Public Release: 

Rethinking recycling

American Chemical Society

Recycling plastic water bottles has never been more convenient, with bins available almost everywhere. Although Americans are recycling in record numbers, millions of tons of plastic trash continue to accumulate in the environment. Solving this problem will require new solutions for breaking plastics down and reusing them, according to a three-part cover story in Chemical & Engineering News (C&EN), the weekly news magazine of the American Chemical Society.

Globally, only about 14 percent of plastic packaging is collected for recycling, writes Assistant Editor Sam Lemonick. And of the plastic that does get recycled, most ends up in a lower-quality product than the starting material. Current recycling technology mechanically shreds, melts and reforms plastic, which partially degrades the polymers and reduces quality. Scientists are trying to develop new recycling methods that use chemical or biological approaches.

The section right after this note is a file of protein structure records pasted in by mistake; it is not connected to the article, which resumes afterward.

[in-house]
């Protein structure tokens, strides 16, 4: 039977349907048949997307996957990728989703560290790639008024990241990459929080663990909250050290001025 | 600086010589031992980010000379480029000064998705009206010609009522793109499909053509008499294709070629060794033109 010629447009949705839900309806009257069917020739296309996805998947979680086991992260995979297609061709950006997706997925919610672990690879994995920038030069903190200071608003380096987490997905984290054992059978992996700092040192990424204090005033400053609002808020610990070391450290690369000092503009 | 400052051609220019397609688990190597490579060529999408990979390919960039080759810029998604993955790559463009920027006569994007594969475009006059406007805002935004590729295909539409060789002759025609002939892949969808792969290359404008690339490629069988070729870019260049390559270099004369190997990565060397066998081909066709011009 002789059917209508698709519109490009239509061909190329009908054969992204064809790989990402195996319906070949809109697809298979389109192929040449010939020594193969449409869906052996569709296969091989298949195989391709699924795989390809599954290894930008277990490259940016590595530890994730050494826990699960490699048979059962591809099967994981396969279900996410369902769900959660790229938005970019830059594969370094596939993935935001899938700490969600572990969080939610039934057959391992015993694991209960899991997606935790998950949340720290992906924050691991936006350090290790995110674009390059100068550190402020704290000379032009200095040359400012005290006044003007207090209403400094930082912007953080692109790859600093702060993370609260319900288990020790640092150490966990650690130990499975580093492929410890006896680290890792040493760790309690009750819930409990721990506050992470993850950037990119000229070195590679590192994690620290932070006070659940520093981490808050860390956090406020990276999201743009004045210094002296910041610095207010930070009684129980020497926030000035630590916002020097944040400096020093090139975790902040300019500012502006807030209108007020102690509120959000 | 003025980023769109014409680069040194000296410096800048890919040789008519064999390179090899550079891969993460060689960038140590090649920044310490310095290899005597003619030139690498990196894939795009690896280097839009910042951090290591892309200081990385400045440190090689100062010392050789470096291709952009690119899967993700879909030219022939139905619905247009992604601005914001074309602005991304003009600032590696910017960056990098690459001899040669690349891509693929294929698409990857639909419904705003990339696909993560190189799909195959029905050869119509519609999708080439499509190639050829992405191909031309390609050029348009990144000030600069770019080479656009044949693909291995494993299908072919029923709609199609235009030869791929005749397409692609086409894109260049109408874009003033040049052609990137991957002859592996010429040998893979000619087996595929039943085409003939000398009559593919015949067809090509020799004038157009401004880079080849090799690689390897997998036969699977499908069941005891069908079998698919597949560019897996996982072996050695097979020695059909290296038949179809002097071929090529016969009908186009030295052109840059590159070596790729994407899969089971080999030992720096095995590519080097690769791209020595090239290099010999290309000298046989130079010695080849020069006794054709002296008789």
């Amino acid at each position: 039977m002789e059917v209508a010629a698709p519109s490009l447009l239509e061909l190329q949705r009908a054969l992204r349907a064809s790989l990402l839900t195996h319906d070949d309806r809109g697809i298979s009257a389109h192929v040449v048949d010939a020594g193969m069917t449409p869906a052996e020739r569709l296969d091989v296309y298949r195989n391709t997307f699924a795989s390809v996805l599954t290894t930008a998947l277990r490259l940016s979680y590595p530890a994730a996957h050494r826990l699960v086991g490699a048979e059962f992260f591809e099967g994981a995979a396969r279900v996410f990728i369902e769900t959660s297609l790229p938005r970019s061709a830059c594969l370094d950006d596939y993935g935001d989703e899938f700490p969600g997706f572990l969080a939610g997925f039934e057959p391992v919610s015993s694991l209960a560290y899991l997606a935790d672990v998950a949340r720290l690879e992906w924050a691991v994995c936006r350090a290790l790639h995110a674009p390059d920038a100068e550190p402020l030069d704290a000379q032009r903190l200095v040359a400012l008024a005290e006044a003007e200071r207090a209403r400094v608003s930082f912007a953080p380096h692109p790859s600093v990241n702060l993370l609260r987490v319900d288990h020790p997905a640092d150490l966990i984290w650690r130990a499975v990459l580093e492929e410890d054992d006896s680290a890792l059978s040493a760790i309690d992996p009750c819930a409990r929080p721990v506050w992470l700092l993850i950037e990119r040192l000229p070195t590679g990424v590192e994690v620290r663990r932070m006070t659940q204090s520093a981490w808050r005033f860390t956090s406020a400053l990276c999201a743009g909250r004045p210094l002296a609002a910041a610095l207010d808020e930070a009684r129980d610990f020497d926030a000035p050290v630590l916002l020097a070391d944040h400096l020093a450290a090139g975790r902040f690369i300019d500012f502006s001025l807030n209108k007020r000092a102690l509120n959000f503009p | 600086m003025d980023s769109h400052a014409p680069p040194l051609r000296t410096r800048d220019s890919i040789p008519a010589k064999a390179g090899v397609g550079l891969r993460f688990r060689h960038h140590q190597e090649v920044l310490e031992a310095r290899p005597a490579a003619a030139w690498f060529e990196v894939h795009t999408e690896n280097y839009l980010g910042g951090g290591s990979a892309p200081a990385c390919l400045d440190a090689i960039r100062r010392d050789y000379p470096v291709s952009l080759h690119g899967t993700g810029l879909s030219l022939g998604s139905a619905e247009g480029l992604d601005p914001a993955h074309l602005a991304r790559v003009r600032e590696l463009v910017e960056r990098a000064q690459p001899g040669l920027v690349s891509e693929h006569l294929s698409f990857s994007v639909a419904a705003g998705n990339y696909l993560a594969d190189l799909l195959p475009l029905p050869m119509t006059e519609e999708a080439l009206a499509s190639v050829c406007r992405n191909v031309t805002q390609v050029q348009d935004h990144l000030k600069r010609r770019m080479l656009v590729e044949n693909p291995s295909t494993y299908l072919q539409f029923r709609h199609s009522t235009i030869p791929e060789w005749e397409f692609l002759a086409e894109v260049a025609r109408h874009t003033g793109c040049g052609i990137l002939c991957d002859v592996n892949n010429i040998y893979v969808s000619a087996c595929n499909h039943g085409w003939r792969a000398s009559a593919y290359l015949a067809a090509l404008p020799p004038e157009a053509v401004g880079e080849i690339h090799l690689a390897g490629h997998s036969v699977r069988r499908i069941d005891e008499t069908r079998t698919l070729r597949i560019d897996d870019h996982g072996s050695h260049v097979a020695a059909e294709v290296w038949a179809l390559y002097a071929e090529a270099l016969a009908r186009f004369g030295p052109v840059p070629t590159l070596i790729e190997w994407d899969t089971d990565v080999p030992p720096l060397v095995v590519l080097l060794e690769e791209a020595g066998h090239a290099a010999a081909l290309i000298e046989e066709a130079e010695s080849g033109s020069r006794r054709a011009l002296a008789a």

On the chemical side, some researchers are identifying new reactions to break down plastics to make the building blocks for new polymers and other high-value products. Others are working on making new types of plastics that degrade easily, writes Lemonick. According to Senior Correspondent Carmen Drahl, still others are looking at biological approaches, such as plastic-munching microbes and worms. Although some media outlets have exaggerated the usefulness of these organisms - most are very slow, inefficient and degrade only the most fragile plastics - researchers are making progress in this field. However, they face many challenges, such as identifying the critters' enzymes that break down plastic, producing large quantities, and making them faster and more efficient through biotechnology.

The articles are freely available: Recycling needs a revamp

Chemistry may have solutions to our plastic trash problem

Plastics recycling with microbes and worms is further away than people thing

The American Chemical Society, the world's largest scientific society, is a not-for-profit organization chartered by the U.S. Congress. ACS is a global leader in providing access to chemistry-related information and research through its multiple databases, peer-reviewed journals and scientific conferences. ACS does not conduct research, but publishes and publicizes peer-reviewed scientific studies. Its main offices are in Washington, D.C., and Columbus, Ohio.

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